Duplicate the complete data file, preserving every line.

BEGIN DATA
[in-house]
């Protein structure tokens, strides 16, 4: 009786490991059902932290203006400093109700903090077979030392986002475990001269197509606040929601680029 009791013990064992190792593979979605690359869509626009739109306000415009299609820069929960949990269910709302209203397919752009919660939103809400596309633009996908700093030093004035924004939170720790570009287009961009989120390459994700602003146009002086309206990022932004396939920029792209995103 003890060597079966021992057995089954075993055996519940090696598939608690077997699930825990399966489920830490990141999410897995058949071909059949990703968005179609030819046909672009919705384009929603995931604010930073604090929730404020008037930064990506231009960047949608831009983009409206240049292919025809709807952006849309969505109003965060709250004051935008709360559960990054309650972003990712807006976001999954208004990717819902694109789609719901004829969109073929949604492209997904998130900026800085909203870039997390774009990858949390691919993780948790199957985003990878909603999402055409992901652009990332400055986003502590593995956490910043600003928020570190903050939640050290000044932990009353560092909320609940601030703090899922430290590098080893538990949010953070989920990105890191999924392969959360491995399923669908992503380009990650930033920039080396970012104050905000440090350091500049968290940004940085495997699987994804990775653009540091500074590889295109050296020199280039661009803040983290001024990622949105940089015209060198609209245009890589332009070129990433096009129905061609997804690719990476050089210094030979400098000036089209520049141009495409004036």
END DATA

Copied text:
[in-house]
């Protein structure tokens, strides 16, 4: 009786490991059902932290203006400093109700903090077979030392986002475990001269197509606040929601680029 009791013990064992190792593979979605690359869509626009739109306000415009299609820069929960949990269910709302209203397919752009919660939103809400596309633009996908700093030093004035924004939170720790570009287009961009989120390459994700602003146009002086309206990022932004396939920029792209995103 003890060597079966021992057995089954075993055996519940090696598939608690077997699930825990399966489920830490990141999410897995058949071909059949990703968005179609030819046909672009919705384009929603995931604010930073604090929730404020008037930064990506231009960047949608831009983009409206240049292919025809709807952006849309969505109003965060709250004051935008709360559960990054309650972003990712807006976001999954208004990717819902694109789609719901004829969109073929949604492209997904998130900026800085909203870039997390774009990858949390691919993780948790199957985003990878909603999402055409992901652009990332400055986003502590593995956490910043600003928020570190903050939640050290000044932990009353560092909320609940601030703090899922430290590098080893538990949010953070989920990105890191999924392969959360491995399923669908992503380009990650930033920039080396970012104050905000440090350091500049968290940004940085495997699987994804990775653009540091500074590889295109050296020199280039661009803040983290001024990622949105940089015209060198609209245009890589332009070129990433096009129905061609997804690719990476050089210094030979400098000036089209520049141009495409004036």